What Happens if a Mail Truck Gets into an Accident?
Being injured in a collision caused by a mail truck driver is not something most people worry about on a day-to-day basis. But, although rare, mail truck crashes can occur. So what happens if a mail truck gets into an accident?
- Mail carriers are federal employees, and, as such, cannot be sued in the same way a typical at-fault driver would be.
- A law called the Federal Tort Claims Act may allow you to recover compensation after injuries and property damage caused by a negligent on-duty postal worker.
- Holding the federal government liable for your injuries is a complicated legal process that requires the help of a skilled attorney.
Who Is Responsible if a Mail Truck Hits Me?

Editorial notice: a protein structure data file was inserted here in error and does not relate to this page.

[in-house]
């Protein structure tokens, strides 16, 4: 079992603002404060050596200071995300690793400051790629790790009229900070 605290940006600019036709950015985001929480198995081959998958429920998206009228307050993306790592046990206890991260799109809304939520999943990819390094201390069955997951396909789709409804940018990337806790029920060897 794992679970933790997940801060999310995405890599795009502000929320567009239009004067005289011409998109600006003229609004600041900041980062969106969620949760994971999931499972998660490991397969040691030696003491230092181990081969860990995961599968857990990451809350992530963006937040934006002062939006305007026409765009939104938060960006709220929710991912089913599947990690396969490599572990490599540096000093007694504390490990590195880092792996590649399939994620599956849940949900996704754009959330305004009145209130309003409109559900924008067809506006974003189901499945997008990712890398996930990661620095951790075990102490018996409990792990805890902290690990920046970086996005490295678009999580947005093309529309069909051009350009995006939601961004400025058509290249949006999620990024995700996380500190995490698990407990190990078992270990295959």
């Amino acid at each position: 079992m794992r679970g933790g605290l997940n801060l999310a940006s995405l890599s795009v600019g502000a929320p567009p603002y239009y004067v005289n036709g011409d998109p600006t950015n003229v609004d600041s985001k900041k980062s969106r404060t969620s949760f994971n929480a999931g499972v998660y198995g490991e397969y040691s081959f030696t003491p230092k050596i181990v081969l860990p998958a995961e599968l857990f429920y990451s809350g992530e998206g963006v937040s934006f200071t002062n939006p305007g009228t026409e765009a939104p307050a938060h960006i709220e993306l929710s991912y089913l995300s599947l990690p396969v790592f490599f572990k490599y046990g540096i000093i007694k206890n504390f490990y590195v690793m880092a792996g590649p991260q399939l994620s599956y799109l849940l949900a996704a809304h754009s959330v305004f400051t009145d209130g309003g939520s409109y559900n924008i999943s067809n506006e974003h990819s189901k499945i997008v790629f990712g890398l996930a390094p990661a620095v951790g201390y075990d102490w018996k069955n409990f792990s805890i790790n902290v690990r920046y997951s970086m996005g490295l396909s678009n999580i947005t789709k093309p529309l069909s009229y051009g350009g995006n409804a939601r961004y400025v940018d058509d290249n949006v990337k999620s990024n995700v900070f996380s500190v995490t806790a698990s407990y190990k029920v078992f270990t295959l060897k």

When discussing a mail truck, most people are referring to the vehicles driven by our local mail carriers. These vehicles are typically either owned directly by the federal government, or, in some cases, by a subcontractor hired by the government.
The United States Postal Service (USPS) is the government entity that owns mail trucks, and mail carriers and mail delivery truck drivers are, therefore, employees of the federal government.
If a mail truck driver causes an accident, they can’t be held liable in the same way a private party could.
Generally, if you are injured by a negligent Amazon delivery driver, UPS driver, FedEx driver, food delivery driver, or private motorist, you could file a personal injury claim or lawsuit directly against the at-fault motorist or their employer. This type of civil legal action is the way injured parties can recover compensation for economic and noneconomic losses like medical bills, pain and suffering, lost wages, and property damage.
However, because the party responsible for a collision caused by a mail truck driver is a government entity, the legal process can’t work the same way.
Can I File an Injury Claim Against USPS?